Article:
Sermon Notes – Romans 1:21-27 Idolatry and sexual fallenness 

PDF version of these notes: 005. Romans 1v21-27

Sin wasn’t a mistake, or an accident, or part of an evolutionary process.  It was an explicitly chosen course of action, and human beings are responsible and will be accountable to God.  This wilful turning away from God is underlined 3 times by Paul in 1:21-32, which makes for three sections:

1:21-27 Idolatry and sexual fallenness

1:21     “For although they knew God they did not honour [glorify] Him as God …”

1:28-31 A list of vices

1:28      “And since they did not see fit to acknowledge God …”



A collective rebellion against the Creator

1:32      “Though they know God’s righteous decree …”



Idolatry and sexual fallenness

1:21-23 Paul describes idolatry in the human heart and its effects.  The 1st and 2nd Commandment

(Exodus 20:3-4) forbid false gods or carved images.  But the problem of sin goes back to the Fall in Genesis 3.  The problem was eating from the tree of knowledge of good and evil, which God had told them not to do. Humans became proud and confident in their own knowledge and reason.  It’s not that all human knowledge is wrong, it is just not ultimate.  However, darkened in their understanding, human beings exchanged the glory of God with poor substitutes.

  • Animal idols were characteristic of Egypt
  • Human idols were characteristic of Greece and Rome

How does the Bible describe idols? They are:

  • Futile (or vain) – e.g. Jeremiah 2:5, Ephesians 4:18
  • Cannot give life – e.g. Jeremiah 10:14-16
  • Cannot hear or see or speak – e.g. Psalm 115:3-7; Habukkuk 2:18

Idolatry is the Great Exchange and the Great Lie. (Romans 1:23 cf Jeremiah 2:11-13).

There are a multitude of forms of idolatry in all cultures.  They don’t usually come in the form of statues in the West today but in other guises such as:

  • -isms like Materialism (Colossians 3:5), Environmentalism (Mother Earth), Marxism,

Utopianism, progressive idealism, spiritualism and mysticism (New Age) etc

  • Gifts from God which become little gods, such as sport, music, fame, pleasure, family etc
  • Faith in Education, Politics, the Economy or Science as the ultimate answers for humanity etc

The main problem is that we attempt to do ‘religion’ our own way instead of God’s way.  Exodus 32 tells the story of the Golden Calf, in the context of the building of the Tabernacle.  The people were impatient, which caused them to sin. The idol of the Golden Calf represents man’s way, and the Tabernacle represents God’s way of worship.  Now Messiah has come, the glory of God in the Person of the Lord Jesus Christ, who dwelt (or tabernacled) among us (see John 1:14) is God’s way, and any idol is a very poor substitute indeed.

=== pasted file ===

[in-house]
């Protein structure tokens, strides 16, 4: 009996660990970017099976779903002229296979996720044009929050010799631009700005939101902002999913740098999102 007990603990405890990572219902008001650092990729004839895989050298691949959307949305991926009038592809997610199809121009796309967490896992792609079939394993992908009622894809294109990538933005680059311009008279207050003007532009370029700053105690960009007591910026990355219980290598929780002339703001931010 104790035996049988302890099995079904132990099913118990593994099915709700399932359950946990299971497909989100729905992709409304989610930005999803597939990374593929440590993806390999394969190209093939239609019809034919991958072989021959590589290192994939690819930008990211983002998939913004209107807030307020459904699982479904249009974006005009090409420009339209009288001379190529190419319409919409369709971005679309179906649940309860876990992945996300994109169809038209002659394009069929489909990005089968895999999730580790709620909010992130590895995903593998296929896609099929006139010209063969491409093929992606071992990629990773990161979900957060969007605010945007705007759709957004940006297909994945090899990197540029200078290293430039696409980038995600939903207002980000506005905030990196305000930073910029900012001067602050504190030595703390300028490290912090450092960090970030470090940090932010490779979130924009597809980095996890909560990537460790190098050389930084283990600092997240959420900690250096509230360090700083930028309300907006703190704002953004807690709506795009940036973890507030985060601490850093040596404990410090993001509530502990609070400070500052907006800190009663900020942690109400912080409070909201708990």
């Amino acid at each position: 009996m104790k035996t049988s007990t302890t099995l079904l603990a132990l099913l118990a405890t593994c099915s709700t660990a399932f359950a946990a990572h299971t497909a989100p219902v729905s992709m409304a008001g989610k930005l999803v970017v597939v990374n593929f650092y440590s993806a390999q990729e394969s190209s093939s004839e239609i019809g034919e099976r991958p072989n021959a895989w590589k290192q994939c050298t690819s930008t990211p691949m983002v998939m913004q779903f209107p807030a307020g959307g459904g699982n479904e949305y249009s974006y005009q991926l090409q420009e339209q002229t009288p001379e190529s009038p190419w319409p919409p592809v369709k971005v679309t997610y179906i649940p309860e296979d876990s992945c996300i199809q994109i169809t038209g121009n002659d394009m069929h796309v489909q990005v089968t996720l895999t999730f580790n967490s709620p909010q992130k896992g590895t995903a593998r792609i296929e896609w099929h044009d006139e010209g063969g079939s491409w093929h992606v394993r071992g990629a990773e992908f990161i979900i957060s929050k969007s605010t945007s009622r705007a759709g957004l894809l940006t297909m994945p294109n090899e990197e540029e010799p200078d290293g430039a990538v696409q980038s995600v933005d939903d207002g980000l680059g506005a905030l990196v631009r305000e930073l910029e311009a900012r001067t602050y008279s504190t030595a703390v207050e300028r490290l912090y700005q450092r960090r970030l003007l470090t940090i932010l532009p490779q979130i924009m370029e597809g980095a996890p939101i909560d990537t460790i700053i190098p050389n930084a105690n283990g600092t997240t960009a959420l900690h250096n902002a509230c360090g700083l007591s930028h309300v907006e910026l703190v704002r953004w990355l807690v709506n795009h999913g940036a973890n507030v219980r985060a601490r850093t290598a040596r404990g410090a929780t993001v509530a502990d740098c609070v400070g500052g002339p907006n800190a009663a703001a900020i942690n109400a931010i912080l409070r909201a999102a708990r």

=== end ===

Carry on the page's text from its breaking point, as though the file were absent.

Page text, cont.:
Back in the Sinai desert,

Exodus 32:6 And they rose up early the next day and offered burnt offerings. And the people sat down to eat and drink and rose up to play.

That is, they indulged in pagan revelry and sexual immorality.  In the Bible sexual immorality is one of the consequences of turning away from the living God and embracing idols.  It is cause and effect.  We often focus on the effect, but we should focus much more on the cause.

In Biblical law (e.g. Leviticus 20), sexual offenses are related primarily to idolatry, (and secondly to parents).  In other words, a sexual act is never simply a matter for consenting adults (behind closed doors) as in European Law. It affects our relationship with God and others.  It is no coincidence that idolatry is also called (spiritual) adultery (e.g. Jeremiah 3:1). God is like a husband burning with jealously over His wife who has been taken by someone else (an idol). Spiritual and sexual adultery go hand in hand. When we embrace idols, our whole being, including our sexuality – which is a central part of who we are – falls away from God’s grace.  

In 1:21-27 Paul is describing this human fallenness in the same way, (i.e. Romans 1:24,26 God gave them up.)   Our sexual fallenness is a part of our fallenness from our Creator God.

In 1:24-27 Paul uses homosexuality as an example because:

  • It was common practice in the Greco-Roman world;
  • It represents a clear example of the exchange of the male-female relationship designed to enable fulfilment of God’s command to be fruitful and multiply (see Genesis 1:27-28)

In Biblical law adultery is any sexual deviation from the norm of monogamous heterosexual marriage. Other deviations include: unfaithfulness in marriage, incest, three-way relationships, paedophilia and bestiality.

The good news of the gospel is about being put right with God (Roman 1:17). Again it is about cause and effect.  If, turning from our own way, we are put right with God through Jesus, this will bring healing to every area of our lives, including our sexuality.

Thus the Bible presents us with a hugely positive vision of right relationships within family and wider society.  It presents a vision of rightly ordered sexual relationships (instead of sexual chaos,) because we are sexual beings.  When we get this right, everything else will flow out of that for the wellbeing of children and society. This should be very relevant in the light of the report by Dame Janet Smith this week into the abuse at the BBC by Jimmy Savile; and the conviction of the Rotherham paedophiles – though we know this is just the tip of the iceberg.

The area of sexual fallenness is a sensitive one.  We should not think this is only the problem of the adulterer or homosexual or paedophile.  It is an area that affects each one of us, to a greater or lesser extent, because we are all fallen.  We stand on a level playing field. Part of the redemption in Jesus is healing through confession and repentance, whoever we are.


For questions about homosexuality and same-sex attraction, see Is God Anti-Gay, by Sam Allberry.


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